Changes to see in the publishing world

This week on Open Book we’re chatting about things we’d like to see change in the publishing industry.  

The first and most important change I’d like to see is the elimination of pirates. Authors and publishers have been besieged with pirates stealing our work, probably forever, but for certain in recent years with the advent of indie publishing.  I barely go a month when in one of my author groups someone is posting that they’ve found another pirate site. We all scramble to send take down notices, usually to find that we have to jump through dozens of hoops.  Our work is being stolen folks, it’s criminal and it needs to stop.

The second thing I’d like to see change is the click farms that are prevalent on Amazon.  Read this post by David Gaughran in which he talks about the click farm industry.  He has another post, found here, in which he goes into a bit more detail about the fake book industry which is also something that Amazon is aware of, but fails to take action on. 

What are some of the things you’d like to see change in the publishing industry?  Let’s go see what my fellow bloggers would like to see.

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8 thoughts on “Changes to see in the publishing world”

  1. I don’t think we’ll ever get rid of pirates. I once read that we have to look on the positive side and see it as extra publicity. Hmm…

    • Hmmm, it’s hard to get past the violation of having something stolen from me to get to the positive side. If someone is downloading from a pirate site, they aren’t paying for my books. So, they aren’t going to go to the vendors I upload to to pay. Where’s the positive.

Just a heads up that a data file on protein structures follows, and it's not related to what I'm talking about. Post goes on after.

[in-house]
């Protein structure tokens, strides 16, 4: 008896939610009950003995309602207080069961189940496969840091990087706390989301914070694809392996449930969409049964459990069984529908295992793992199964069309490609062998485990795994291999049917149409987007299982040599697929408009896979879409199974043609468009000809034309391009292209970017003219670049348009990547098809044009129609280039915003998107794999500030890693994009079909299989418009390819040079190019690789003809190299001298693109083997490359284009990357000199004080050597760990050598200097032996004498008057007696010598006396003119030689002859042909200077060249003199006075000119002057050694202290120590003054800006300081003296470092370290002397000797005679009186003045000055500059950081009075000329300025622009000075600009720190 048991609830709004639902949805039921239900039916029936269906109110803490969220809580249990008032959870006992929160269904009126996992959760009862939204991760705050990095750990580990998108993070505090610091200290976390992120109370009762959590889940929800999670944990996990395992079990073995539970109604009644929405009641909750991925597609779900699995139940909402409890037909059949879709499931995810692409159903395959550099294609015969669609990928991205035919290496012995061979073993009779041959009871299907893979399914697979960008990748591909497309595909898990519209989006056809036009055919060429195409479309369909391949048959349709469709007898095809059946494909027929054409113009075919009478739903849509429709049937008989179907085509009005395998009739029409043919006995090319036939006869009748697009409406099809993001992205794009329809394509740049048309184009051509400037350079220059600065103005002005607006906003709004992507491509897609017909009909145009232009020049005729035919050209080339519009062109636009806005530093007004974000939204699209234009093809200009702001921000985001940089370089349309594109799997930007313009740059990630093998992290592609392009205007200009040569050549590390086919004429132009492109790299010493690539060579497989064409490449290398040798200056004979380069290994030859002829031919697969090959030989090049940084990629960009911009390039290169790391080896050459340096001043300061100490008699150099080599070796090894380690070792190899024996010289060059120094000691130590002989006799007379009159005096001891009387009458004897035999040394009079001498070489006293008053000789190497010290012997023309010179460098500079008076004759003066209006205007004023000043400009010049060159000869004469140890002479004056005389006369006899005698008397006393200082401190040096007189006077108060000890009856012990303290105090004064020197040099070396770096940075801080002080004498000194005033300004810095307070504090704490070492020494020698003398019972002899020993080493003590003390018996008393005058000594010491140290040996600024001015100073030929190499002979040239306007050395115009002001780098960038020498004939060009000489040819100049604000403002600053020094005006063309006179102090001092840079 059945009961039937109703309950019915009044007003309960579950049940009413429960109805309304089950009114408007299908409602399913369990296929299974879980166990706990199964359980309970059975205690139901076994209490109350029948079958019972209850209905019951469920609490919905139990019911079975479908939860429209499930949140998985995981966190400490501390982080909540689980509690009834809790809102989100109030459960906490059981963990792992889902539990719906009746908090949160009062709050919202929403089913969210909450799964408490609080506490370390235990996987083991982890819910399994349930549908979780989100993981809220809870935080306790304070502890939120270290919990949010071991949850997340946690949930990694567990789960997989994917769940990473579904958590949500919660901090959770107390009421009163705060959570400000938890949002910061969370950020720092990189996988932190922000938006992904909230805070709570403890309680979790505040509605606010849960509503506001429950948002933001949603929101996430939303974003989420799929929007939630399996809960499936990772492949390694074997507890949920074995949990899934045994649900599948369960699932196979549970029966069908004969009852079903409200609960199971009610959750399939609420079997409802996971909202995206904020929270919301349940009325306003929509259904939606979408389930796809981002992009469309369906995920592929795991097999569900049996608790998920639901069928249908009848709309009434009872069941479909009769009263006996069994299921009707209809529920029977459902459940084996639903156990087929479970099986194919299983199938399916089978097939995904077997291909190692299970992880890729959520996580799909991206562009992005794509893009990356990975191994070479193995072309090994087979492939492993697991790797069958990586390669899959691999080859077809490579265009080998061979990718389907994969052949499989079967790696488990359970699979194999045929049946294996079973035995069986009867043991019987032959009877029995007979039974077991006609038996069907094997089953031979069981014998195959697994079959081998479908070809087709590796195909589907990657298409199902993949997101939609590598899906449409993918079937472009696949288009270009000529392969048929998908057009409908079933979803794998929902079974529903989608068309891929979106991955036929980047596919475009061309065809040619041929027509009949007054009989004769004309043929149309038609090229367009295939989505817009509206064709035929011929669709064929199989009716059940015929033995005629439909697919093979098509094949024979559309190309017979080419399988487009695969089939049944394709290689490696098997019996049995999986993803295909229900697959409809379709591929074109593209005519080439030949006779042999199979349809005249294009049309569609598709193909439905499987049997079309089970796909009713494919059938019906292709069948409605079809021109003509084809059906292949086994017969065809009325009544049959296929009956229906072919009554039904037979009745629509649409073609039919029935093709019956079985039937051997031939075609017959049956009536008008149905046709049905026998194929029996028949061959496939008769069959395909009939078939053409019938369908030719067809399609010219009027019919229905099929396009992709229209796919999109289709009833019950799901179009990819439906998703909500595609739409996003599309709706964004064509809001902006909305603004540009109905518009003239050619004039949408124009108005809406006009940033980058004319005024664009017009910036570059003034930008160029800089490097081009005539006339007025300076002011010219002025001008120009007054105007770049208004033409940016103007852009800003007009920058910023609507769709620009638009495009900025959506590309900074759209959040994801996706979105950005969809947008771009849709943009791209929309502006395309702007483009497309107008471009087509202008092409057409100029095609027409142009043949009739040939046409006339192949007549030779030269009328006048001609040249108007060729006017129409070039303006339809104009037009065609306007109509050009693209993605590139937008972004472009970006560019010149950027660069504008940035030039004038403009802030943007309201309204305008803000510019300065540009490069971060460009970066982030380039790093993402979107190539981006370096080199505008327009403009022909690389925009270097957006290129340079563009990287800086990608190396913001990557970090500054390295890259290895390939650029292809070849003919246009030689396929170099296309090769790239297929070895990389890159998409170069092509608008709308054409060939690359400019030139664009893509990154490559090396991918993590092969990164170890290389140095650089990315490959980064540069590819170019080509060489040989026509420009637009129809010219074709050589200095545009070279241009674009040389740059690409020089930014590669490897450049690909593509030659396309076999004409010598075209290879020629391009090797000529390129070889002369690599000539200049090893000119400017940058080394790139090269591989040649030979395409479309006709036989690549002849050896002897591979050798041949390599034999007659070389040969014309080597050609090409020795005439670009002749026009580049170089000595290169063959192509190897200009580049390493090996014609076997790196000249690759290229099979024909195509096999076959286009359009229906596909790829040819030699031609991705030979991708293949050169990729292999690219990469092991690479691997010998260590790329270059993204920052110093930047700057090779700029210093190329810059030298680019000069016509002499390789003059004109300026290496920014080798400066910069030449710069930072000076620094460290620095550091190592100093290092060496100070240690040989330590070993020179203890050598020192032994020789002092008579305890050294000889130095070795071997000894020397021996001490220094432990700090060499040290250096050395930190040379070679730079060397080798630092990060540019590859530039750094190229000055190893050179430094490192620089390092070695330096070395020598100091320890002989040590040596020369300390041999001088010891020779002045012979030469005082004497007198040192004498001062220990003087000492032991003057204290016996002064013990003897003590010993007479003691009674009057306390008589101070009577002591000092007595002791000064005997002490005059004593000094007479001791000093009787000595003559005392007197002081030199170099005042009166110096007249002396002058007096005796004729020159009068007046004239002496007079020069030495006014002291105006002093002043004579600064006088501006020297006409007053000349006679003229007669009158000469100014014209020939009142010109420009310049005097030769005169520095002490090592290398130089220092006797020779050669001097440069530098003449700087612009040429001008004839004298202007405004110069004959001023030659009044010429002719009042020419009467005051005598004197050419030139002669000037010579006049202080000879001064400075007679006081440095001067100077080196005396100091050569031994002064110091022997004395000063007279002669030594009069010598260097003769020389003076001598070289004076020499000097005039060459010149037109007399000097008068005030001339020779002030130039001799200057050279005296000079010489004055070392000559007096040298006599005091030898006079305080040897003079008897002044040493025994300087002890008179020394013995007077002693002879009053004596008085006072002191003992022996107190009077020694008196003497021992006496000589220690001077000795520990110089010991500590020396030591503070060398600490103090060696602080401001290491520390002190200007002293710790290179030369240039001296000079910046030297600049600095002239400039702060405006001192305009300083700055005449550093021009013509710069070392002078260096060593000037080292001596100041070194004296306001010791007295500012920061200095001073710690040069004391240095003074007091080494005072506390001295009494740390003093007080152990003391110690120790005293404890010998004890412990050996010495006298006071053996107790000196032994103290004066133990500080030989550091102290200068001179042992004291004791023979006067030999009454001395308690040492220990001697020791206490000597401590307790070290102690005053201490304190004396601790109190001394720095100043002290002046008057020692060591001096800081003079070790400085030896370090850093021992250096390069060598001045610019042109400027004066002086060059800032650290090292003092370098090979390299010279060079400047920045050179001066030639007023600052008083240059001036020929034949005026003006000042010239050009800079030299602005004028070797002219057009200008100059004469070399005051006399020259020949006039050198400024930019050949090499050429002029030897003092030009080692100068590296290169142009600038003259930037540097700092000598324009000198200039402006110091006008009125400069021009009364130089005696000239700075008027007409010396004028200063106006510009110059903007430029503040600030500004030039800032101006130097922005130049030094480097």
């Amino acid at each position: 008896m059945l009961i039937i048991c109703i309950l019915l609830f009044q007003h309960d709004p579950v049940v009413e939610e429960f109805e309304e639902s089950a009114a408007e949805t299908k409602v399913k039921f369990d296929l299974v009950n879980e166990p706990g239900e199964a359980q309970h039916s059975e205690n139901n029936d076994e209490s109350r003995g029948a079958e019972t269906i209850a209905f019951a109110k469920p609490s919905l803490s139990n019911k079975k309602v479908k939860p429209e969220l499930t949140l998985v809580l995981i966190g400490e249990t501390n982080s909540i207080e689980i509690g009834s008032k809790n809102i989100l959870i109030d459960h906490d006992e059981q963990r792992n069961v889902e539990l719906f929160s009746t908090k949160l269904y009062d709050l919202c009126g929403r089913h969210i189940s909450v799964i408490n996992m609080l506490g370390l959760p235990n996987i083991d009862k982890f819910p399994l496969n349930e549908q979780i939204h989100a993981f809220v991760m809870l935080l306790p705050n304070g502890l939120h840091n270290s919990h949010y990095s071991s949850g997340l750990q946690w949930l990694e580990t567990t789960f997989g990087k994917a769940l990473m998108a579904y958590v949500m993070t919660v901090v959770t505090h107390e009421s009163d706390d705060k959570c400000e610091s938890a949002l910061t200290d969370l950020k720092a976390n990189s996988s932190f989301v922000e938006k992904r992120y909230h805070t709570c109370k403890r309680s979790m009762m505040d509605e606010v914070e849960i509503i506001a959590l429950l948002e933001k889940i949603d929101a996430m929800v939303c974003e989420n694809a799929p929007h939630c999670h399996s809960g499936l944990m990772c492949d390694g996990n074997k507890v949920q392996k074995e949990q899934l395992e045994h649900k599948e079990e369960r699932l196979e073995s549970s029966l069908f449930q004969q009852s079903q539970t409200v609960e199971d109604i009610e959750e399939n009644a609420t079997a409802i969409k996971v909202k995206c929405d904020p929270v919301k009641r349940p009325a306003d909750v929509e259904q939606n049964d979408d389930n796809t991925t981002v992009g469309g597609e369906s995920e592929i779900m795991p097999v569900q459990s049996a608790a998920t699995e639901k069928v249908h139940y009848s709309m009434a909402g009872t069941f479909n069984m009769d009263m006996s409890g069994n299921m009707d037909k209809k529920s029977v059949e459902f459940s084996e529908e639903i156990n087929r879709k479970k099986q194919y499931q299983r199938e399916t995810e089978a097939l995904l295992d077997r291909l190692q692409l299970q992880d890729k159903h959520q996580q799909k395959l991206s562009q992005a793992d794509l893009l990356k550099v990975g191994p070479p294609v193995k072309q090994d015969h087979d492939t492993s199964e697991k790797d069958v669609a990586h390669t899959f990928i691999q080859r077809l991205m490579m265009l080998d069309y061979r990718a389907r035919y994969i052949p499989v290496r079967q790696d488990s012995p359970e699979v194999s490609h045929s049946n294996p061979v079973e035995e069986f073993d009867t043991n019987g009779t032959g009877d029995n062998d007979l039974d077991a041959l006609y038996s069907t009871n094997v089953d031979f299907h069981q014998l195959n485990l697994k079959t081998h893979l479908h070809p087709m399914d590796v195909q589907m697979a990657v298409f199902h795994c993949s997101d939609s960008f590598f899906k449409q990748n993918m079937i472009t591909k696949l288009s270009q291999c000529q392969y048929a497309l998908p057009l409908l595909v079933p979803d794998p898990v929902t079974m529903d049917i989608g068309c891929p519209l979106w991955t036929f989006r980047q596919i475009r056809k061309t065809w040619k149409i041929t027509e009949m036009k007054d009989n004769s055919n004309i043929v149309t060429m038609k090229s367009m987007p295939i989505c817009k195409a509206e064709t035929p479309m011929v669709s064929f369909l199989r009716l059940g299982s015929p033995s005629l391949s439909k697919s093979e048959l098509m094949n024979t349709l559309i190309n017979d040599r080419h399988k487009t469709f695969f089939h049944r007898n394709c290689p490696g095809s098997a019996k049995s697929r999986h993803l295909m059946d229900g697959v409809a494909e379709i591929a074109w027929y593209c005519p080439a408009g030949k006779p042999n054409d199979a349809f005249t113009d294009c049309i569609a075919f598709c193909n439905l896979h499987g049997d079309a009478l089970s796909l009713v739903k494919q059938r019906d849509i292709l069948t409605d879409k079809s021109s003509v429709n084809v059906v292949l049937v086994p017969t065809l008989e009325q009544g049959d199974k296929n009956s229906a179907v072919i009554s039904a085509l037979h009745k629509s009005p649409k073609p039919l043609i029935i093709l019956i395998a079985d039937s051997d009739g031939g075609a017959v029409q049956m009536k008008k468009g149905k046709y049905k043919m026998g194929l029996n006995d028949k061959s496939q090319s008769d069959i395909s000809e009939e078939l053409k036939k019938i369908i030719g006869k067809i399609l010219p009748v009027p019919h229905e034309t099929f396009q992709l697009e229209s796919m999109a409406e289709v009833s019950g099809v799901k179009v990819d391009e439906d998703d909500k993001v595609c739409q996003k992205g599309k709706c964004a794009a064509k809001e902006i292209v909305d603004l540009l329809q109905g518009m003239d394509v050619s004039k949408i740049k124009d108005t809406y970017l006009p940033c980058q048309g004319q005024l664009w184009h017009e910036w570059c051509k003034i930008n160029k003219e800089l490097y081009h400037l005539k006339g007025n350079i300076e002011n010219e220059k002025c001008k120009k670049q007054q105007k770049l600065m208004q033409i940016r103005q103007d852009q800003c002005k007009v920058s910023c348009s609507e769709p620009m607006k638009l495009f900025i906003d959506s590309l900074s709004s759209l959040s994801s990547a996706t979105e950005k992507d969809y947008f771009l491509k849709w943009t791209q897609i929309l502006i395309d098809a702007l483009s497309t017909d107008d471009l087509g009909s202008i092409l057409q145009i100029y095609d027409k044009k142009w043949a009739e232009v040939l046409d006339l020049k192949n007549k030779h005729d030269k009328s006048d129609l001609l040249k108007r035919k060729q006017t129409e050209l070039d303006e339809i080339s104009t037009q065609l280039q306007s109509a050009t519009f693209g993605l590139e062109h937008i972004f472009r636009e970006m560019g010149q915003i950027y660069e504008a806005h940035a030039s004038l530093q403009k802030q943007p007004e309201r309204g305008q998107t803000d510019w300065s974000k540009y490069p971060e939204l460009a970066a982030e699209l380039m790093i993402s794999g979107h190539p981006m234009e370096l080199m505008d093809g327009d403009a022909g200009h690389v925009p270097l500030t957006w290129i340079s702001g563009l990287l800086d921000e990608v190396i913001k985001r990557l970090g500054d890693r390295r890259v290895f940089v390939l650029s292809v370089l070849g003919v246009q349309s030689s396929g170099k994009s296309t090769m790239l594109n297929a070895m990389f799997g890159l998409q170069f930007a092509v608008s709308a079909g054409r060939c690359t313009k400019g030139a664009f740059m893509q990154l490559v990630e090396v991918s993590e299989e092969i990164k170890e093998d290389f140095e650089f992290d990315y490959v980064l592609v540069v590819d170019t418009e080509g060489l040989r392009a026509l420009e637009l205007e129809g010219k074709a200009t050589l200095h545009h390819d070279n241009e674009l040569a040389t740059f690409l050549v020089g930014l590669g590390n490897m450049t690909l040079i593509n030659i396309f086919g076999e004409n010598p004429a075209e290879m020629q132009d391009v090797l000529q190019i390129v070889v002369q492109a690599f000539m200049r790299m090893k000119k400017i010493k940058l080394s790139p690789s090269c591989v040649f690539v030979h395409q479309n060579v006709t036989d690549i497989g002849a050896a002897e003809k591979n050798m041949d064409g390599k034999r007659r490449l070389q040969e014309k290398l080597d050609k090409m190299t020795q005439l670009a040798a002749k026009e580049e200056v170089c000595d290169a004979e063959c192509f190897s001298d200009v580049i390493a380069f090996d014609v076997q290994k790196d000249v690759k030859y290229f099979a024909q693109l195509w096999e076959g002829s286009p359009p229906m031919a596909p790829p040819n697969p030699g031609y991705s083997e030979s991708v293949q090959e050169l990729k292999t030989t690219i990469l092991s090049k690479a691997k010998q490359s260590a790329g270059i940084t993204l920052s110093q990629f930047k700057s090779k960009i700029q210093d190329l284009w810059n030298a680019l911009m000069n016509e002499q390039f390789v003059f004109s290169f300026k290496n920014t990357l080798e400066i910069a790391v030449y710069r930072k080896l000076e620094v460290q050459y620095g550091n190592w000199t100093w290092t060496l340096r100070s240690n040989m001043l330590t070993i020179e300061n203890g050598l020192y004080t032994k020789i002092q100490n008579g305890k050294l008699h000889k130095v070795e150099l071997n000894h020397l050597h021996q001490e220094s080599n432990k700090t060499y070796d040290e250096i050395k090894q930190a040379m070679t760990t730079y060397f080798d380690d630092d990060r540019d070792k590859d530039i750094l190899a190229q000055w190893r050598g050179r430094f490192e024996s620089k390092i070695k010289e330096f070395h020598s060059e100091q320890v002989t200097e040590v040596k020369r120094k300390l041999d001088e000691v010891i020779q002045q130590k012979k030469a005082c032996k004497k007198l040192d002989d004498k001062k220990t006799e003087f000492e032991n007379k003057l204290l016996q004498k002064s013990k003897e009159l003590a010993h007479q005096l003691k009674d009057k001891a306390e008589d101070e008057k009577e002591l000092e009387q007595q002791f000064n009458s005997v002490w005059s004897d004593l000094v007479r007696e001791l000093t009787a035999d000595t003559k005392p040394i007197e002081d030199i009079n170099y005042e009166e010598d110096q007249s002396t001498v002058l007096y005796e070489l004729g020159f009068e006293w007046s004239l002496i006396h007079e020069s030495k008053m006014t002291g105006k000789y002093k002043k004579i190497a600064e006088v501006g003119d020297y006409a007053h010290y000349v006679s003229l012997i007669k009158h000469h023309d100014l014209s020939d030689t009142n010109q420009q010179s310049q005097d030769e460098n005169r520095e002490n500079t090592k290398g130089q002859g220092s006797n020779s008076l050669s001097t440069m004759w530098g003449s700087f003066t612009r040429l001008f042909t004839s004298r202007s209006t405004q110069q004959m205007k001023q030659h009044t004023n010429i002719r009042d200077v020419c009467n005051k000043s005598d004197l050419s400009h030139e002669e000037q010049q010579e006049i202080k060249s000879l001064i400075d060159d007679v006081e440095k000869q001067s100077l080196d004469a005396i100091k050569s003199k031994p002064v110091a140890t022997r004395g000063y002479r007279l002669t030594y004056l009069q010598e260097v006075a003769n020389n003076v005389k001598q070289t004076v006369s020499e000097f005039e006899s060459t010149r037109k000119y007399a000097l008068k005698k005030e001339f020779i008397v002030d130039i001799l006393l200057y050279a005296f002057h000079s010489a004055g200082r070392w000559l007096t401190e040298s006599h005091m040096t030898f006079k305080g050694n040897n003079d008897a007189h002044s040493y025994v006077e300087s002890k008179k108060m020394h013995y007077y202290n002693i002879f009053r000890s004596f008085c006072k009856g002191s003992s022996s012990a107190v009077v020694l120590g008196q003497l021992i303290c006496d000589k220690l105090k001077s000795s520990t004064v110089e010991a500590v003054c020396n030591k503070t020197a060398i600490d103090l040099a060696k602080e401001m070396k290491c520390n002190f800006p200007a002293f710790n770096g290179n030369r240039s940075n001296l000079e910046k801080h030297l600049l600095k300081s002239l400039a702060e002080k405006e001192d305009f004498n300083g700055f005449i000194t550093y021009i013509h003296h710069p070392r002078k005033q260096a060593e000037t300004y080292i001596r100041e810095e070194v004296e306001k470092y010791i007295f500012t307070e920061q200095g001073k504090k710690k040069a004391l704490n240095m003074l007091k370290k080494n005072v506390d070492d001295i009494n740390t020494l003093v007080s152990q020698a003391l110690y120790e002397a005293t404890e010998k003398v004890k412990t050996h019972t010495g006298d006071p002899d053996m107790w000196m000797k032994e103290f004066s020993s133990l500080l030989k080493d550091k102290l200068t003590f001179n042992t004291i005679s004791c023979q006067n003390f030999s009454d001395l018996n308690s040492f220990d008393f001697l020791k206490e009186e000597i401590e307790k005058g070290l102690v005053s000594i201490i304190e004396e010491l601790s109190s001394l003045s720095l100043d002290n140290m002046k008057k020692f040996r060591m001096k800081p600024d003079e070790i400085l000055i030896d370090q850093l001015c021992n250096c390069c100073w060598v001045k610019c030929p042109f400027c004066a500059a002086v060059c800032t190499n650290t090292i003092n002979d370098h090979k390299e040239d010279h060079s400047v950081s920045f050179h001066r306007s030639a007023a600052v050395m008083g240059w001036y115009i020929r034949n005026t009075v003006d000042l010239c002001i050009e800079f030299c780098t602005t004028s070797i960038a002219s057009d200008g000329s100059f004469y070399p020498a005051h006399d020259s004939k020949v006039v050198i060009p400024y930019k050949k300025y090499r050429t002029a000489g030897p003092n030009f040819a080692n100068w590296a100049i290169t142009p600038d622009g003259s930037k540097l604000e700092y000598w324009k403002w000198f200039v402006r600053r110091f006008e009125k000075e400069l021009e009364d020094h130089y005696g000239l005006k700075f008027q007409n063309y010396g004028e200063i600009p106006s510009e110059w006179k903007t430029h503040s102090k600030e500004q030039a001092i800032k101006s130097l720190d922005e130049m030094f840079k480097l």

2. I suppose, if we were rich, or we had a generous relative who was a copyright attorney, we could do something about pirates, but probably not even then because pirates often aren’t even based in the United States and I’m not sure we can bring a lawsuit in New Delhi.

    It irritates me to see my books offered for free when I know I didn’t authorize it and I do try to address it when I see it, but some big name authors like Paulo Coelho say our biggest problem as unknown indie authors is obscurity and the pirates act like free advertising. That feels counter-intuitive, but there’s enough logic to it that I kind of agree with it.

    And, yeah, it does feel like a burglar went through my underwear drawer and it does anger me that people think it’s okay to steal my book outright. But since I can’t make them all stop, I prefer to look at it as free advertising. Occasionally, my author rank on Amazon will spike without any sales or reads and I’ll wonder why. I suspect it’s pirates.

    Or Amazon has hiccups.

    • Yep. I heard not long ago that rather than sending the pirate site a take down notice, we should be focusing on the Webhost. The host doesn’t want to be shut down and has the power to shut down the pirate site if they violate TOS. That doesn’t stop them from going to another host, but that usually costs money, so it does slow them down a bit.

  3. Of course, the prevalence of people giving away books for free doesn’t help. There’s a small group of readers who feel entitled to read everything for free ( and don’t go to the library!) and that’s where the piracy starts.

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